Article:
Old Fortress, Corfu
The earliest indication of fortifications on the site presently occupied by the Old Fortress dates from around the 6th century AD, after the destruction of the ancient city of Corcyra by the Goths. The Gothic invasion forced the Corcyreans to seek shelter inside fortifications on the peninsula at the tip of the city.
Following a hiatus where no political or military developments in the citadel are known between the 7th-10th centuries AD, the first report of renewed fortifications occurs in early 11th century when Anna Komnene refers to it as the “very strongly fortified city of Corfu” in her book the Alexiad.
The citadel features two peaks which were fortified by strong towers for centuries. The western and higher peak, which is closer to the town, was fortified by the Byzantines around the 12th century AD and was called Castel a Terra or “Castle near the Land” by the Venetians, who also called it Castel Nuovo or “New Castle”. The eastern peak was called Castel a Mar (Castel by the Sea) or Castel Vecchio (Old Castle) by the Venetians and was also used as powder magazine for a time.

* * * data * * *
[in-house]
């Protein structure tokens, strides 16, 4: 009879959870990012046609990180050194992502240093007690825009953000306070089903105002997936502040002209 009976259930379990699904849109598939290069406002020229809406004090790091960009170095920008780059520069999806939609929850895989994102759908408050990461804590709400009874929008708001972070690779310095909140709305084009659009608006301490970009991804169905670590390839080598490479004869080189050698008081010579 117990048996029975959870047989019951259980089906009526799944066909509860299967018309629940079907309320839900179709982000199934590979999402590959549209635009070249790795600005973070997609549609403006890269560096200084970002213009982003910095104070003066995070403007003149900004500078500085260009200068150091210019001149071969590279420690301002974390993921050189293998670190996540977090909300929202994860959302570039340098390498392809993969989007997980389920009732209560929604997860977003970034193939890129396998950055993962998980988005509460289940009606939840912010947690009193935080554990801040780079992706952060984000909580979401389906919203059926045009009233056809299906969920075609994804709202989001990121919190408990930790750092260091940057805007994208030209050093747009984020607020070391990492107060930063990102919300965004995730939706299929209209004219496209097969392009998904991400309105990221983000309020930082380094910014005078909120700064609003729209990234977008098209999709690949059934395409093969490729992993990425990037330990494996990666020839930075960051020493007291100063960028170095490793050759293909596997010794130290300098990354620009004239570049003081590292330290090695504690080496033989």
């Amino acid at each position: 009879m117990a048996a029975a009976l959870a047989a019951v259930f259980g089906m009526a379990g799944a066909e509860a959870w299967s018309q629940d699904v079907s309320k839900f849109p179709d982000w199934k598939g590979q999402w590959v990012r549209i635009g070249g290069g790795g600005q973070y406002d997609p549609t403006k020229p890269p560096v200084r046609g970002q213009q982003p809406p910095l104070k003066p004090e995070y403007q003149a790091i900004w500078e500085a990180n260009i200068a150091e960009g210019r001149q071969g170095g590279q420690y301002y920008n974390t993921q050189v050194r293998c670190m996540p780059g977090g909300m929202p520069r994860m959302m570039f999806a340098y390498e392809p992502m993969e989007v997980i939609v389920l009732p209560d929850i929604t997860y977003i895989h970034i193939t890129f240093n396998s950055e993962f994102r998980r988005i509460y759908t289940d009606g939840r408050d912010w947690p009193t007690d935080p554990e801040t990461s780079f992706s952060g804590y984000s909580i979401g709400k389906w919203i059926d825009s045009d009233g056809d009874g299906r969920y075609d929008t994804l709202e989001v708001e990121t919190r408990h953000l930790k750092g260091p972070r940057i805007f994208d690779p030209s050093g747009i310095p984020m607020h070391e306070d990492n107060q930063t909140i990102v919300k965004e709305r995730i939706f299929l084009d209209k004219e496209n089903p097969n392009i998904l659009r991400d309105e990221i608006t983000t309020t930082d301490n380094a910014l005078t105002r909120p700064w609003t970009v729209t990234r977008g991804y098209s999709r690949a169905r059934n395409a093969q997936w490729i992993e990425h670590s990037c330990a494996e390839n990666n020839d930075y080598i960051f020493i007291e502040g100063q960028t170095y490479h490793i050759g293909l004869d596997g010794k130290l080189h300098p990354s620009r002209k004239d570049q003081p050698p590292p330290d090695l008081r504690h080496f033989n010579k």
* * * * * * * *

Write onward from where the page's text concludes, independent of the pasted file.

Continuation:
The bridge to the city and the Contrafossa. The hill of Castel a Terra is visible to the east of the main gate.
Following the Gothic invasion and until the 13th century, the medieval town of Corfu developed within the boundaries of the peninsula which today is occupied by the Old Fortress. In the early 15th century the Venetians started replacing the old Byzantine fortifications.
Following the first Siege of Corfu by the Ottomans in 1537, the Venetian Governor ordered the construction of new defensive zones incorporating new bastions and towers which exist to this day. Venetian military engineers Savorgnan and Martinengo designed bastions for the Fortress between 1545 and 1555 which are considered masterpieces of military engineering.
As part of their defensive plans for the peninsula of the citadel, and to secure its perimeter, the Venetians created the Contrafossa, a moat which transformed the citadel into an artificial island. The moat exists to this day and is still known to the locals under its Italian name. Since the creation of Contrafossa, access to the citatel was by a drawbridge, which in modern times has been replaced by a permanent one.